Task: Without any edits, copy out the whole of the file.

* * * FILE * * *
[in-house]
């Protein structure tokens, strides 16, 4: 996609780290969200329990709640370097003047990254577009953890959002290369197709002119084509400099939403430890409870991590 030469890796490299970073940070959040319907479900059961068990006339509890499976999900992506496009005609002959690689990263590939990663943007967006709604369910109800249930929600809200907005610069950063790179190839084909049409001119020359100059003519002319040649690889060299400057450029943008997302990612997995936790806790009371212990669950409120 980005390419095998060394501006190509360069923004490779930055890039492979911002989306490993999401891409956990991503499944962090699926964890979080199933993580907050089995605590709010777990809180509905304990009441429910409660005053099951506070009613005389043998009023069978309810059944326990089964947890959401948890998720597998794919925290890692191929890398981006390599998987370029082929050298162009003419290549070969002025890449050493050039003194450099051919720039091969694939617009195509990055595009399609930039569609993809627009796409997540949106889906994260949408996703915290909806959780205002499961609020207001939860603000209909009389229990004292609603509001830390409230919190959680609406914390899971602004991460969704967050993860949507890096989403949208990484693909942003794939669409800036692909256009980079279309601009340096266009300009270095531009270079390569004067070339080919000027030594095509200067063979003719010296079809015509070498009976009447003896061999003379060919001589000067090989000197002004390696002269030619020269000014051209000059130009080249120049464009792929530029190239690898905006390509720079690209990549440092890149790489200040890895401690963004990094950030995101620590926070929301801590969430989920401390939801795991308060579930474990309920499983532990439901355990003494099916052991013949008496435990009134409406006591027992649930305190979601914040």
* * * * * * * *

[in-house]
């Protein structure tokens, strides 16, 4: 996609780290969200329990709640370097003047990254577009953890959002290369197709002119084509400099939403430890409870991590 030469890796490299970073940070959040319907479900059961068990006339509890499976999900992506496009005609002959690689990263590939990663943007967006709604369910109800249930929600809200907005610069950063790179190839084909049409001119020359100059003519002319040649690889060299400057450029943008997302990612997995936790806790009371212990669950409120 980005390419095998060394501006190509360069923004490779930055890039492979911002989306490993999401891409956990991503499944962090699926964890979080199933993580907050089995605590709010777990809180509905304990009441429910409660005053099951506070009613005389043998009023069978309810059944326990089964947890959401948890998720597998794919925290890692191929890398981006390599998987370029082929050298162009003419290549070969002025890449050493050039003194450099051919720039091969694939617009195509990055595009399609930039569609993809627009796409997540949106889906994260949408996703915290909806959780205002499961609020207001939860603000209909009389229990004292609603509001830390409230919190959680609406914390899971602004991460969704967050993860949507890096989403949208990484693909942003794939669409800036692909256009980079279309601009340096266009300009270095531009270079390569004067070339080919000027030594095509200067063979003719010296079809015509070498009976009447003896061999003379060919001589000067090989000197002004390696002269030619020269000014051209000059130009080249120049464009792929530029190239690898905006390509720079690209990549440092890149790489200040890895401690963004990094950030995101620590926070929301801590969430989920401390939801795991308060579930474990309920499983532990439901355990003494099916052991013949008496435990009134409406006591027992649930305190979601914040």